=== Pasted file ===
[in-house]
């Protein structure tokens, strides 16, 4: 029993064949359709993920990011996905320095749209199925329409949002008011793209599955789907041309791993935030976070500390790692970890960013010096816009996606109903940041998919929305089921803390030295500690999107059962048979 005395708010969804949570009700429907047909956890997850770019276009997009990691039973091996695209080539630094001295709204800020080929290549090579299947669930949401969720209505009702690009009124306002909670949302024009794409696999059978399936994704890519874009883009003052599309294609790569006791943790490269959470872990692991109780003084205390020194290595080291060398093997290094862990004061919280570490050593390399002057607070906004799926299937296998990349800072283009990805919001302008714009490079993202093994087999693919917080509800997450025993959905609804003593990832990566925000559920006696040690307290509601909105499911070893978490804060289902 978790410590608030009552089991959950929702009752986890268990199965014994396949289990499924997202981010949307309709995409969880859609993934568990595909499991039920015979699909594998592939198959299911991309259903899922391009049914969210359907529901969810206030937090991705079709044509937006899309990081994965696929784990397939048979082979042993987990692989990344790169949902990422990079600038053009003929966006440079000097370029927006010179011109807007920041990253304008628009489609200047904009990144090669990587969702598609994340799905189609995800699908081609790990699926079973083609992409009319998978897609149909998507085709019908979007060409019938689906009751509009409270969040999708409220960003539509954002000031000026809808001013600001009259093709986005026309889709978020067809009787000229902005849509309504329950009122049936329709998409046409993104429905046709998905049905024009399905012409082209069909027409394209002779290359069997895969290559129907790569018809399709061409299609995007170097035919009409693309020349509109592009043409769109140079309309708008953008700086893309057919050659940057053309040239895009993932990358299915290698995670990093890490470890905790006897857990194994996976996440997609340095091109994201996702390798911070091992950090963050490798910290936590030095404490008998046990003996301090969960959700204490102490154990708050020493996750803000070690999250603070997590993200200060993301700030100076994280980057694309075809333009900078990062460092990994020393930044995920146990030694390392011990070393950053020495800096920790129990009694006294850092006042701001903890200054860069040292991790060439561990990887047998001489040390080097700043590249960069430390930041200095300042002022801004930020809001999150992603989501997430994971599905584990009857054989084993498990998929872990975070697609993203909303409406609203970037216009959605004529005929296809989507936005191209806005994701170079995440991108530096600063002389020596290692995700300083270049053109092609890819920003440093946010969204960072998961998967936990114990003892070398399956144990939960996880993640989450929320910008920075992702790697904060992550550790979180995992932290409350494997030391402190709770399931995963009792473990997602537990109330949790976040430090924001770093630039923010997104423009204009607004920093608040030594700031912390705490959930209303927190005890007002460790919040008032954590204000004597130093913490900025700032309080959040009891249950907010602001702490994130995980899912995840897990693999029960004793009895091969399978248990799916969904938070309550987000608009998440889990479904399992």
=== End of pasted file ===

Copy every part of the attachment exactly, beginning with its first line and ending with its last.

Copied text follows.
[in-house]
């Protein structure tokens, strides 16, 4: 029993064949359709993920990011996905320095749209199925329409949002008011793209599955789907041309791993935030976070500390790692970890960013010096816009996606109903940041998919929305089921803390030295500690999107059962048979 005395708010969804949570009700429907047909956890997850770019276009997009990691039973091996695209080539630094001295709204800020080929290549090579299947669930949401969720209505009702690009009124306002909670949302024009794409696999059978399936994704890519874009883009003052599309294609790569006791943790490269959470872990692991109780003084205390020194290595080291060398093997290094862990004061919280570490050593390399002057607070906004799926299937296998990349800072283009990805919001302008714009490079993202093994087999693919917080509800997450025993959905609804003593990832990566925000559920006696040690307290509601909105499911070893978490804060289902 978790410590608030009552089991959950929702009752986890268990199965014994396949289990499924997202981010949307309709995409969880859609993934568990595909499991039920015979699909594998592939198959299911991309259903899922391009049914969210359907529901969810206030937090991705079709044509937006899309990081994965696929784990397939048979082979042993987990692989990344790169949902990422990079600038053009003929966006440079000097370029927006010179011109807007920041990253304008628009489609200047904009990144090669990587969702598609994340799905189609995800699908081609790990699926079973083609992409009319998978897609149909998507085709019908979007060409019938689906009751509009409270969040999708409220960003539509954002000031000026809808001013600001009259093709986005026309889709978020067809009787000229902005849509309504329950009122049936329709998409046409993104429905046709998905049905024009399905012409082209069909027409394209002779290359069997895969290559129907790569018809399709061409299609995007170097035919009409693309020349509109592009043409769109140079309309708008953008700086893309057919050659940057053309040239895009993932990358299915290698995670990093890490470890905790006897857990194994996976996440997609340095091109994201996702390798911070091992950090963050490798910290936590030095404490008998046990003996301090969960959700204490102490154990708050020493996750803000070690999250603070997590993200200060993301700030100076994280980057694309075809333009900078990062460092990994020393930044995920146990030694390392011990070393950053020495800096920790129990009694006294850092006042701001903890200054860069040292991790060439561990990887047998001489040390080097700043590249960069430390930041200095300042002022801004930020809001999150992603989501997430994971599905584990009857054989084993498990998929872990975070697609993203909303409406609203970037216009959605004529005929296809989507936005191209806005994701170079995440991108530096600063002389020596290692995700300083270049053109092609890819920003440093946010969204960072998961998967936990114990003892070398399956144990939960996880993640989450929320910008920075992702790697904060992550550790979180995992932290409350494997030391402190709770399931995963009792473990997602537990109330949790976040430090924001770093630039923010997104423009204009607004920093608040030594700031912390705490959930209303927190005890007002460790919040008032954590204000004597130093913490900025700032309080959040009891249950907010602001702490994130995980899912995840897990693999029960004793009895091969399978248990799916969904938070309550987000608009998440889990479904399992």